categories. access to education and the impediments i faced in my own life to education and how impossible it would have been for us to go to college if there weren't pell grants and student loans. it's the social realities and social changes that have occurred. you can't separate economic well-being from their social well-being. there are many young kids in america that are growing up in difficult circumstances raised by heroic parent, a grandmother in substandard housing, poor nutrition and schools that are failing. those kids are going to struggle. they don't go to after-school activities because the paints can't afford the fees. can you succeed? there are parents out there doing amazing things and will be the first ones to tell you, it is hard, but we can't be the country we need to be if we don't address that. government can have a role but civil society has a bigger role and we should support that and we have to address that and recognize it and talk about it. and maybe we haven't talked enough about that. i don't think that's the way to appeal to minority voters, that's the way to i
by polar records, you keep going for it. in advanced teacher education. let's build a strong foundation. let's invest in our teachers so they can inspire our students. let's solve this. when we got married. i had three kids. and she became the full time mother of three. it was soccer, and ballet, and cheerleading, and baseball. those years were crazy. so, as we go into this next phase, you know, a big part of it for us is that there isn't anything on the schedule. ♪ ♪ [ male announcer ] everyone deserves the gift of all day pain relief. this season, discover aleve. all day pain relief with just two pills. and the candidate's speech is in pieces all over the district. the writer's desktop and the coordinator's phone are working on a joke with local color. the secure cloud just received a revised intro from the strategist's tablet. and while i make my way into the venue, the candidate will be rehearsing off of his phone. [ candidate ] and thanks to every young face i see out there. [ woman ] his phone is one of his biggest supporters. [ female announcer ] with cisco at the center... w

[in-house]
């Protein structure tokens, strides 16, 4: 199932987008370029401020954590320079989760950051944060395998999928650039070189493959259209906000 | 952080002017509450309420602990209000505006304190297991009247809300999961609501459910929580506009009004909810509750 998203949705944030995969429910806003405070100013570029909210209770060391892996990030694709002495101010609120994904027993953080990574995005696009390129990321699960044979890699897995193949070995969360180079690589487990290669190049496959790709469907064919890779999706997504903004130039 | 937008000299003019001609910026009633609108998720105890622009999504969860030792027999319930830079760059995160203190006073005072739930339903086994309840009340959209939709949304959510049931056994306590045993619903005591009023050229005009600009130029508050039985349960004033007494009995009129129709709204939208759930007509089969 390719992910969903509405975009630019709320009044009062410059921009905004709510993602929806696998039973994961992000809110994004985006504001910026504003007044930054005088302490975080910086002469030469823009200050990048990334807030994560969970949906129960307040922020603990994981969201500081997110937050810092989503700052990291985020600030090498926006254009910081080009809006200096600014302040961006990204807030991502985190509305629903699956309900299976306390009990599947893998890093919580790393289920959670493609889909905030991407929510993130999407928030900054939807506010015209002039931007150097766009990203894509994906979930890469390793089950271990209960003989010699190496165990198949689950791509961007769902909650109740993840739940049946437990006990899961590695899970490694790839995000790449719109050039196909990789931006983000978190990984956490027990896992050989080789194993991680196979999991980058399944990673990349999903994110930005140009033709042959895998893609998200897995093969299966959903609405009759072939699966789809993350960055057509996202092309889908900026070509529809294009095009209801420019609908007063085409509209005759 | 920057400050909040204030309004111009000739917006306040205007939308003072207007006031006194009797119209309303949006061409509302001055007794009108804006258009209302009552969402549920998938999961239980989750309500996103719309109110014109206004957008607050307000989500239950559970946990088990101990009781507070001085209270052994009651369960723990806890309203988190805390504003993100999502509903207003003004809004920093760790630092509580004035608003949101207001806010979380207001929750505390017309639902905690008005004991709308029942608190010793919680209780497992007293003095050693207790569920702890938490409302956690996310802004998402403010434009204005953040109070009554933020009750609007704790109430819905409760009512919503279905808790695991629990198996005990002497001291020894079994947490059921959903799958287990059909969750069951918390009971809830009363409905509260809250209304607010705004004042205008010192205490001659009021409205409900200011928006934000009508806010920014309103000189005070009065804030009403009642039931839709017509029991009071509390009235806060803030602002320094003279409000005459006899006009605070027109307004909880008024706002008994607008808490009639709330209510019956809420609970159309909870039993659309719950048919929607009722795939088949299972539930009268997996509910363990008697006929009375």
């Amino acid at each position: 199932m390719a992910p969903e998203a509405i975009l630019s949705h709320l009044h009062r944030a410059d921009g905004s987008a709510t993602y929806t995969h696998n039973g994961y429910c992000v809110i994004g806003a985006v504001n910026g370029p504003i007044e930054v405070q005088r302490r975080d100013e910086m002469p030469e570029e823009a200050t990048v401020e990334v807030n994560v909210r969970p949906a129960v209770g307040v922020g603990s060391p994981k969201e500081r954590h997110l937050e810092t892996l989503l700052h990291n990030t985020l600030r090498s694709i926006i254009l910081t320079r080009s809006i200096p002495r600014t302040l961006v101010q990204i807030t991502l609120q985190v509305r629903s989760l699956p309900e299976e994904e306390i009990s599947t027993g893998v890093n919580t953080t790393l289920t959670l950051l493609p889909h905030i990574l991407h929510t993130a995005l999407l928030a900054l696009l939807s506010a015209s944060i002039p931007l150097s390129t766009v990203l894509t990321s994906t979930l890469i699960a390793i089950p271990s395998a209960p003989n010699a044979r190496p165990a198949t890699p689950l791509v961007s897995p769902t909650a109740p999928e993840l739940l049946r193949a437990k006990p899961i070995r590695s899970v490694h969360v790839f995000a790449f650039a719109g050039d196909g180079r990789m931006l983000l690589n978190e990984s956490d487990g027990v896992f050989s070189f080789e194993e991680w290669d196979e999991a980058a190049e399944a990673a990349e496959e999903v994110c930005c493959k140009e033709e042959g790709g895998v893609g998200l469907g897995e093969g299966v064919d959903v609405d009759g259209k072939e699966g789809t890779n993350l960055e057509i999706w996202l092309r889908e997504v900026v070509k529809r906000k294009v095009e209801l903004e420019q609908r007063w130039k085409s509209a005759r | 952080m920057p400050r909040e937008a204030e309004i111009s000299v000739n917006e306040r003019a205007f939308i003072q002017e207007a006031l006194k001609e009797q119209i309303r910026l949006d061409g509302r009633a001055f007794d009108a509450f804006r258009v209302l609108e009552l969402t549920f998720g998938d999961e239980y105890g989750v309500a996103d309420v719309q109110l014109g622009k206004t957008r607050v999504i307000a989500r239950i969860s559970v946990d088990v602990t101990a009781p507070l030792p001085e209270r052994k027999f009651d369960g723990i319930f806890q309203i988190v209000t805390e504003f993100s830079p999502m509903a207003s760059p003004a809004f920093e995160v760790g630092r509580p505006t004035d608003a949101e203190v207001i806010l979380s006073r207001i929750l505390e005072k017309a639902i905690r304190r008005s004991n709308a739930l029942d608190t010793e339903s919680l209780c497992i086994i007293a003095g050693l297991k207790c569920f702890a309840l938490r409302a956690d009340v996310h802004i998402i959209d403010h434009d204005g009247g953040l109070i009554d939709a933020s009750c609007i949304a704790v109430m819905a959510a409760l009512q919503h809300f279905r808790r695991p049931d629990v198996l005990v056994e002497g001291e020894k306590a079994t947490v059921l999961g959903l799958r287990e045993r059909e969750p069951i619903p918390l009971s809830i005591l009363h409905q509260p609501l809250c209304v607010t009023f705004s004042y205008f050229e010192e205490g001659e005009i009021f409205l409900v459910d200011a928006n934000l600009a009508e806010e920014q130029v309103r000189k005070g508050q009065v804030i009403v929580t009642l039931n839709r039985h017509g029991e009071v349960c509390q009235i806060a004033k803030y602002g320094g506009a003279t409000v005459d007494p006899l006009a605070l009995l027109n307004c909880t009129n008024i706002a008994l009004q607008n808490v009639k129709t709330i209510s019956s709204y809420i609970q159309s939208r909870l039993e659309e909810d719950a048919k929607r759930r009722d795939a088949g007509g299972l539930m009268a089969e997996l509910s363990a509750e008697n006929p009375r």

to address the educational demands of the mothers. these children are taking english classes. ♪ wednesday, thursday, friday >> reporter: both the government and the company pay for the center. employees can enroll their children for free. >> translator: because the child care center is in the building, i can look in o >> translator: we really value our female employees. we think that this child care system is the best way to support the parents and allow them to work without worrying about their kids. >> reporter: people will be watching to see whether this kind of support makes it easier for mothers to keep working. anna jung, nhk world, seoul. >>> famed brazilian architect oscar niemeyer, who designed his country's capital city as well as some of the world's most distinctive buildings is dead at 104. niemeyer was born in brazil in 1907. he began his career in the 1930s after graduating from a local university. he was one of the architects that designed the u.n. headquarters in new york, a project that began in 1947. in 1956, niemeyer created a series of landmark structures for brazil's
Search Results 0 to 49 of about 102 (some duplicates have been removed)

Terms of Use (10 Mar 2001)